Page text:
Throughout the ongoing state budget negotiations in Raleigh, lawmakers have frequently cited that North Carolina is in the midst of a massive “budget crisis” – perhaps the worst this state has seen since the Great Depression. Behind the political rhetoric about “draconian cuts” to spending and claims of severe belt-tightening, however, is a list of more than $650 million in earmark spending requests – many of which will leave observers scratching their heads.
Consider these requests the “wish list” for our General Assembly.
In recent years, much attention and scrutiny has been placed on the use of “earmarks” in the Federal budget. The Federal Office of Management and Budget (OMB) describes an earmark as “funds provided by the Congress for projects or programs where the congressional direction (in bill or report language) circumvents the merit-based or competitive allocation process, or specifies the location or recipient, or otherwise curtails the ability of the Executive Branch to properly manage funds.”
Applied to North Carolina, any bill that requests funding could be categorized as an “earmark” if it directs state funds to a specific recipient or geographic location. Most of these projects should be financed by local governments, subject to local taxpayer approval. Further, earmarks represent spending that bypasses an appropriate legislative process. For example, many earmark bills involve funding requests for capital projects on college campuses throughout the state. Such financing decisions should be made based on consultation with the UNC Board of Governors, not by the respective power of the legislators making the earmark requests.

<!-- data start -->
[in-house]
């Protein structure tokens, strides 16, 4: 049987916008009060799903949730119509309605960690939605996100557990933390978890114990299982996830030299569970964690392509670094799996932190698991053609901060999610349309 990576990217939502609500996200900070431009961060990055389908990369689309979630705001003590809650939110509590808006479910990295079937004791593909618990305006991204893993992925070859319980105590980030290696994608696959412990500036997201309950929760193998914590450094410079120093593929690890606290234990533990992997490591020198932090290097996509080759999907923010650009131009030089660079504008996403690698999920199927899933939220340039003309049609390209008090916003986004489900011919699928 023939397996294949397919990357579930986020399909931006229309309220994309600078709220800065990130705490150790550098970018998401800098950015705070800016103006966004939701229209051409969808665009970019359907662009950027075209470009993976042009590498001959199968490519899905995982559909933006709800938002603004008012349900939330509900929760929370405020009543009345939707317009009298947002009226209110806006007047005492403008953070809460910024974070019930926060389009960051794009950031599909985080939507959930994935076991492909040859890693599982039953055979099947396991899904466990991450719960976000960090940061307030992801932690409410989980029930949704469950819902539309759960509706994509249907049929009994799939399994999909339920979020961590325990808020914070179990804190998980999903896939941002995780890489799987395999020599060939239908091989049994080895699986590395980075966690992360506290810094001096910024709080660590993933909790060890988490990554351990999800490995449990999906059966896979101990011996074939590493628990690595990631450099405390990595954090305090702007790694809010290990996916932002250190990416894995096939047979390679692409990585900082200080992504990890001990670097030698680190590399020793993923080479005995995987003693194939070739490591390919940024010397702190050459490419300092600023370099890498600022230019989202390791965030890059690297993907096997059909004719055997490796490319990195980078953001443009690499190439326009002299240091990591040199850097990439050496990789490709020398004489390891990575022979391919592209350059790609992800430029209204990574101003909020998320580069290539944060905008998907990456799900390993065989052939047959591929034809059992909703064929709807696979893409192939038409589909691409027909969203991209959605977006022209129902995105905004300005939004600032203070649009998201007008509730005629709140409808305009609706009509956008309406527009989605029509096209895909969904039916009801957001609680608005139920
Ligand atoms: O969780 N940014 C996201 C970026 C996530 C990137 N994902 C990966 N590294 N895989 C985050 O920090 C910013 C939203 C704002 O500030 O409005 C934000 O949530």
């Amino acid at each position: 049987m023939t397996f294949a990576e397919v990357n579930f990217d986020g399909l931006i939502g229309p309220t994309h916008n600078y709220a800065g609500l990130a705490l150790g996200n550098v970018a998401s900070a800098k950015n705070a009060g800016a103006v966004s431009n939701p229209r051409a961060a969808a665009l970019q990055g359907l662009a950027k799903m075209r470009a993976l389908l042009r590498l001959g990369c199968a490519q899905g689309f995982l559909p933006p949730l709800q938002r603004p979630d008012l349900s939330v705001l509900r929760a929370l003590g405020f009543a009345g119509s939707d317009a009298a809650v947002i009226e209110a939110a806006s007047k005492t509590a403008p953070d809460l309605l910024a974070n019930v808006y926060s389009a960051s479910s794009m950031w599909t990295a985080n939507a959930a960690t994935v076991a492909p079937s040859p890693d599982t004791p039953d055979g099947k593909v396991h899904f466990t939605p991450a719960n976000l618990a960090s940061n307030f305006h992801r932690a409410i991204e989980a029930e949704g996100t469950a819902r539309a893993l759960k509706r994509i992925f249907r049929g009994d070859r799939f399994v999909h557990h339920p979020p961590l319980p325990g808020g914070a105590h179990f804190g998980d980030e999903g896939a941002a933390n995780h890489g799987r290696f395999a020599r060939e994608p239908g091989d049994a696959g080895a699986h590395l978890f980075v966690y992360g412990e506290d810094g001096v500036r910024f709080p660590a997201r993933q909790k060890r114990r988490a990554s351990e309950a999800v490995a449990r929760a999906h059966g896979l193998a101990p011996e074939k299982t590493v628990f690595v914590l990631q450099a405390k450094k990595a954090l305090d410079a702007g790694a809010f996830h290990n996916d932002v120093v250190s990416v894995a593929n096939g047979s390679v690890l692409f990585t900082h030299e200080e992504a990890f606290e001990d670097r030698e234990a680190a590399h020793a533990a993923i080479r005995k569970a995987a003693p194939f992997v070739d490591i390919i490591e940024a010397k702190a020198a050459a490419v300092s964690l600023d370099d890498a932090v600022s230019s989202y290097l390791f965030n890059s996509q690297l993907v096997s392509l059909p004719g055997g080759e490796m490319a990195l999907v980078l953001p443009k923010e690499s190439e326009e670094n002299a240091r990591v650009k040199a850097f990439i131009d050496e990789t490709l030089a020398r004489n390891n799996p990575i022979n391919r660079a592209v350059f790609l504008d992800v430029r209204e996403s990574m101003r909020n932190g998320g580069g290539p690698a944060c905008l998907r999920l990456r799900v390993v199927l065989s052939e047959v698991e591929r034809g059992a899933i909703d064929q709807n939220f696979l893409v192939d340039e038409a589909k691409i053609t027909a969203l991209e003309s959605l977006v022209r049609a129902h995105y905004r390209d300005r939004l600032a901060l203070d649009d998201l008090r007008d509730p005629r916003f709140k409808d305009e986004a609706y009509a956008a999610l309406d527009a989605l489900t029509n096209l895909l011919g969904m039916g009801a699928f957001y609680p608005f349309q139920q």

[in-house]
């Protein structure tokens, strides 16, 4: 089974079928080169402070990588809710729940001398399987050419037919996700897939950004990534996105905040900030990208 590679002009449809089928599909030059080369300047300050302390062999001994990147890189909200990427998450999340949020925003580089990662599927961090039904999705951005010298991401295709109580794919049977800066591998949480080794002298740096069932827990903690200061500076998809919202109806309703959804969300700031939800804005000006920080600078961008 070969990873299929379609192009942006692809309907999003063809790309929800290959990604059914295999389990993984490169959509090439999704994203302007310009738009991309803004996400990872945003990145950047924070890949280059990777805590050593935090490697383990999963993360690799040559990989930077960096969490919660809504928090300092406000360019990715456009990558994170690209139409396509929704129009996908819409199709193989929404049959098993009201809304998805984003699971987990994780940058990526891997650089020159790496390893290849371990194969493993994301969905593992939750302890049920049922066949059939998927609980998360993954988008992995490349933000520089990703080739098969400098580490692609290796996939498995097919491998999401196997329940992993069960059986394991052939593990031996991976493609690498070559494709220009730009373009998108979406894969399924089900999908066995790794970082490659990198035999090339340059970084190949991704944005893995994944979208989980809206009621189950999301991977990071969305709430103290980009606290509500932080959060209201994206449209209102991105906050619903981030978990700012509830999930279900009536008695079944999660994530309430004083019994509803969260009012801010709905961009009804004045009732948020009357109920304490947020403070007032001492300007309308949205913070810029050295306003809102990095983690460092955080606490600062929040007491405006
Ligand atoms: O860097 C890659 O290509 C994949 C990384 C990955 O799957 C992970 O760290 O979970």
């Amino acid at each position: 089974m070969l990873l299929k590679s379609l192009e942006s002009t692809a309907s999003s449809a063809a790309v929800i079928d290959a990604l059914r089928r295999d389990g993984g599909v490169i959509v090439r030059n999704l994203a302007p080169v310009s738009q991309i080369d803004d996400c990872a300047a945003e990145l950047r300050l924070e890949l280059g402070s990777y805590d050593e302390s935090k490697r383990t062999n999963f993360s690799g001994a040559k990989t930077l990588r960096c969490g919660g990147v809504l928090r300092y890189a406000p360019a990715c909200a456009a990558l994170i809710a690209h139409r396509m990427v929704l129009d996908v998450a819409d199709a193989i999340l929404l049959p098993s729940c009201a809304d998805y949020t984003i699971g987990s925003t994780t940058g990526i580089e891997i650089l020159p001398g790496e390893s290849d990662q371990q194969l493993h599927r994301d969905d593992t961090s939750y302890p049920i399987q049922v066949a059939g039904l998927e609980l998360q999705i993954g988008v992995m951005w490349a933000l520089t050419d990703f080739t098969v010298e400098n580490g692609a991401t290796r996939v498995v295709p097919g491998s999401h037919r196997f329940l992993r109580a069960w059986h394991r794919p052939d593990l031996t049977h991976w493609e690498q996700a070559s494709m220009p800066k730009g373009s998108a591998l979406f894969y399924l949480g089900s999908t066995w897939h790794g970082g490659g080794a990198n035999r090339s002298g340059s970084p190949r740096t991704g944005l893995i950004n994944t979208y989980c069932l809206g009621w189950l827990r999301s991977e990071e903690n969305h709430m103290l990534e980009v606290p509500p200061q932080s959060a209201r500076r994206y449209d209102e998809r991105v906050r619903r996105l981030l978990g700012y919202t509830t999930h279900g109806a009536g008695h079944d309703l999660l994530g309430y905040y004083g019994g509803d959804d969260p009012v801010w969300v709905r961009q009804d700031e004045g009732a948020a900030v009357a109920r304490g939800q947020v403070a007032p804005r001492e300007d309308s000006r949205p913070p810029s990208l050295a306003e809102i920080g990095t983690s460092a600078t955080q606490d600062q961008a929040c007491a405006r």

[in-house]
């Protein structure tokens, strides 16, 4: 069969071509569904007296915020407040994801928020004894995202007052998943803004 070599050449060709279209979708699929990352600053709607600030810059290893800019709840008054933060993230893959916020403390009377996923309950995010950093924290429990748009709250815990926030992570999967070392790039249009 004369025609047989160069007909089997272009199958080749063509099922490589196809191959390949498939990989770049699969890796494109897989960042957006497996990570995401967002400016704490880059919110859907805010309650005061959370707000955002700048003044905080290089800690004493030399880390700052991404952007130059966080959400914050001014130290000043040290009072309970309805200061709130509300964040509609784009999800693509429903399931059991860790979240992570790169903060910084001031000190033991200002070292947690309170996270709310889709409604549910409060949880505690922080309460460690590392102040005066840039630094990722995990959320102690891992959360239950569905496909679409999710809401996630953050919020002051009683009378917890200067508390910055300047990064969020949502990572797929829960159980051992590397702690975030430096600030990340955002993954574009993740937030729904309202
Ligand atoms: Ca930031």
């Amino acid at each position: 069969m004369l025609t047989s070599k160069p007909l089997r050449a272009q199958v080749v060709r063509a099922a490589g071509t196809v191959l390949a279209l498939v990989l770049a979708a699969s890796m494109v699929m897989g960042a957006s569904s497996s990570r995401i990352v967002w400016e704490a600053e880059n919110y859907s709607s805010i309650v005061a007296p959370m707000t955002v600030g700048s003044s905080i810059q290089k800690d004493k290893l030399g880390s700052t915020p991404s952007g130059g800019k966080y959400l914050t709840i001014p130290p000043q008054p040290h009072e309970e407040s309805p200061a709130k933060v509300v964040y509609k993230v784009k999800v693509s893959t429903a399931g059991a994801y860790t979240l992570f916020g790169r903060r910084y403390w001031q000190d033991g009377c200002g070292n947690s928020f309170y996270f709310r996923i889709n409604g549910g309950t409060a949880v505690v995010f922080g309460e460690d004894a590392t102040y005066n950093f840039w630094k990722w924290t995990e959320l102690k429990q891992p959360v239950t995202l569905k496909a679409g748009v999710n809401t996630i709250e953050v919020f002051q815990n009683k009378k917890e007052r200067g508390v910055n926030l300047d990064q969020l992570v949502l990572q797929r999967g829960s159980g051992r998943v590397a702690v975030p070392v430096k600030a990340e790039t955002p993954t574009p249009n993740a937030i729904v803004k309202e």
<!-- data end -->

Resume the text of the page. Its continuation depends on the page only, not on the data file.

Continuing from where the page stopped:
In North Carolina, earmarks are not included in the actual budget. Legislators file bills appropriating funds to specific projects as a sort of “signal” of their intention to lobby for such spending to be included in the final budget.
While it appears little, if any, of the spending included in this year’s earmark bills will actually make it into the state budget, it is instructive to look at this wish list to learn more about how our elected officials would spend our money – if only they had more of it.
Some of the more questionable of these spending requests include: $1.7 million to purchase land and begin planning for construction of a research complex at UNC A&T that resembles the Star Fleet Training Academy from the Star Trek movie; half a million dollars for a John Coltraine Music Hall in High Point; $200,000 for researching the remains of Blackbeard’s pirate ship; $150,000 for the construction and operation of an “environmentally friendly” welcome center in Wilkes County; $25,000 for an outdoor drama entitled “Horn in the West,” and many others.
The Civitas Institute in Raleigh has compiled a complete list of earmark requests, which you can view here.
The wish list of our elected politicians underscores a profound disconnect between the political class and average citizens. At a time when North Carolina families are struggling to find work and put food on their tables, our elected leaders desire to spend your tax dollars to finance such items as an outdoor drama, a sunken pirate ship and a star fleet academy.